Whitfield: Attorneys General Confirm Overreach by Obama’s EPA on Coal-Fired Power Plant Regulations
WASHINGTON, DC – House Energy and Commerce Subcommittee on Energy and Power Subcommittee Chairman Ed Whitfield (R-KY) today released a white paper report by the Attorneys General from seventeen states and one senior environmental regulator relating to the Environmental Protection Agency ‘s (EPA) planned new regulations for existing electricity power plants fueled by coal. The coalition of Attorneys General express concern about whether in developing and implementing these regulations the EPA will adhere to the limitations of its authority under the Clean Air Act.
“The Obama Administration continues to unilaterally bypass the role of the states, while stifling job creation by eliminating affordable energy through new regulations that will only be another blow to our fragile economy,” stated Whitfield. “The most frustrating part is the Administration is doing this with no public debate, and many in the United States Congress and individual states have been expressing deep concern about the impact that this will have on our ability to remain competitive in the global marketplace.”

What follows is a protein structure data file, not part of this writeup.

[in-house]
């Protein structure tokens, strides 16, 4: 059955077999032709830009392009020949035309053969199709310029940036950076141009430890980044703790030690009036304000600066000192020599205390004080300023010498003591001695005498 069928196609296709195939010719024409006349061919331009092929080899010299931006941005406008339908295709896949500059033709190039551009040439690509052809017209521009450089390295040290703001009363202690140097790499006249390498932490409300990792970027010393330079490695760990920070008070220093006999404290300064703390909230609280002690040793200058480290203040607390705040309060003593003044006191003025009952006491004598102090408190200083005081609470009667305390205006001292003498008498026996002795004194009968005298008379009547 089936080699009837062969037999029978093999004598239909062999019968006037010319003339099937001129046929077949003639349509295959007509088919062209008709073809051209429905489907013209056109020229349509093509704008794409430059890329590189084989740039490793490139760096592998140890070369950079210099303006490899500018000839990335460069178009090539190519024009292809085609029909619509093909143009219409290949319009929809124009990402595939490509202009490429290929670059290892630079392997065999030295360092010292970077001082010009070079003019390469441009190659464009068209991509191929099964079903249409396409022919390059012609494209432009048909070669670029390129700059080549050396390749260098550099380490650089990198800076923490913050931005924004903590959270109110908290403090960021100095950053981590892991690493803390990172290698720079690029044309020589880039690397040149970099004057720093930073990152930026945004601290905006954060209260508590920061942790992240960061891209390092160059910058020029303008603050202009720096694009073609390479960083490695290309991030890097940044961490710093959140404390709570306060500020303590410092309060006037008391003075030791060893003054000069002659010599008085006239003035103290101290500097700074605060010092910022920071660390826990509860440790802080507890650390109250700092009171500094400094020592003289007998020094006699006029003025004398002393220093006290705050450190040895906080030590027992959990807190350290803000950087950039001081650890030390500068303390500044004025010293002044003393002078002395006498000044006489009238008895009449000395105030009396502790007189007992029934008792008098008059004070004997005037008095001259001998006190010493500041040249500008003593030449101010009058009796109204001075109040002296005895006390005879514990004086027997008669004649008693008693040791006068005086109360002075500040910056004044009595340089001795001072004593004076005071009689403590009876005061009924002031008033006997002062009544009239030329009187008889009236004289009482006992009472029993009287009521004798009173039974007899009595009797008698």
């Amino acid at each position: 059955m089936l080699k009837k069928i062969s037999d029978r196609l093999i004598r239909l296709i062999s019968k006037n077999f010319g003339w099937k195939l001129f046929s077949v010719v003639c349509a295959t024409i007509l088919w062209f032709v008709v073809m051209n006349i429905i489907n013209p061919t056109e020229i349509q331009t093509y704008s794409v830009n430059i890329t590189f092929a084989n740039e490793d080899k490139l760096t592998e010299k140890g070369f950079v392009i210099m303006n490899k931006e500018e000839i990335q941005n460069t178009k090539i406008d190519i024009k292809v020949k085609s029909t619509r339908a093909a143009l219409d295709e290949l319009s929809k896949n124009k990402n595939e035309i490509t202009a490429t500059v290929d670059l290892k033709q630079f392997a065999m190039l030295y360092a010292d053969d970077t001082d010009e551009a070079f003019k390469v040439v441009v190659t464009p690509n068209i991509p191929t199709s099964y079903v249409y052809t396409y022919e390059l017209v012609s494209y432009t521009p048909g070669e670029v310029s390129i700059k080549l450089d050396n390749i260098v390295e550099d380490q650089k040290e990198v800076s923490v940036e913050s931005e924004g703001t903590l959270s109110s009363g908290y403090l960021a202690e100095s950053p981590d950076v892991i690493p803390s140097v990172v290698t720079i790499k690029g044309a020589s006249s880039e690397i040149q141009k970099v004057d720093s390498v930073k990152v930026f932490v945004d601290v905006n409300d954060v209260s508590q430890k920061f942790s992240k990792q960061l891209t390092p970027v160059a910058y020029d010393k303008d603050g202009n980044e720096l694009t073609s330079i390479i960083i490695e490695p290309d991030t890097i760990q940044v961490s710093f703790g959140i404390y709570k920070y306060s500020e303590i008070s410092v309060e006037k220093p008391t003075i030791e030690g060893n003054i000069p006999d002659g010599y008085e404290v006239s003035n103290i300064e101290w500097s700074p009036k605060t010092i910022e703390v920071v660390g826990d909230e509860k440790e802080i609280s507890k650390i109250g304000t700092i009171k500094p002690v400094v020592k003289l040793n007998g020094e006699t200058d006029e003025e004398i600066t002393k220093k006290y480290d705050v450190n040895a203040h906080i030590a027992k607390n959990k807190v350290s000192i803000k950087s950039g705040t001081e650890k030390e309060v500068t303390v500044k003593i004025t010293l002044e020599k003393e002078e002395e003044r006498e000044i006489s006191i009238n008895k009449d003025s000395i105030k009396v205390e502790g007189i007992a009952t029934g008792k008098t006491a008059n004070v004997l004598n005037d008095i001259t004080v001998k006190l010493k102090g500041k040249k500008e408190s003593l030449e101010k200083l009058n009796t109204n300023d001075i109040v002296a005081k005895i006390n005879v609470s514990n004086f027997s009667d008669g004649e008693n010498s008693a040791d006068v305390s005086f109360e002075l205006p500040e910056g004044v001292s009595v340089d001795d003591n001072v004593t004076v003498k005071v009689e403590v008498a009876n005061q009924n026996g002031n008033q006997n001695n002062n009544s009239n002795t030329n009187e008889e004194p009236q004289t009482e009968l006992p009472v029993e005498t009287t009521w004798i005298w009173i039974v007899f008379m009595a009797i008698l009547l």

As set forth in the white paper by the Attorneys General sent to EPA Administrator Gina McCarthy, “EPA’s authority under the Clean Air Act is limited to developing a procedure for states to establish emissions standards for existing sources [such as existing coal-fired power plants].” Like Whitfield, the Attorneys General express concern over the impact that overreaching emissions standards on existing plants will have on the economy. They state that: “The elimination of coal as a fuel for new electric generation would have highly concerning implications for electricity prices and for the economy and job-creation in general, as well as the competitiveness of American manufacturing.”
Next Wednesday, Whitfield’s subcommittee will hold a hearing on the President’s climate change agenda. The subcommittee is seeking information and testimony regarding the Administration’s current and planned climate change activities, including standards for new and existing power plants. Whitfield is also seeking information regarding the impact that the President’s climate change agenda will have on states, the economy and job creation.
Just last week, the Department of Labor’s Jobs Report for August found that the Labor Force Participation Rate, which identifies the number of people who are active participants in the labor force (relative to the total population), decreased from 63.4% in July to 63.2% in August. This is the lowest level since August, 1978, during the Carter Administration.
Read the white paper online here.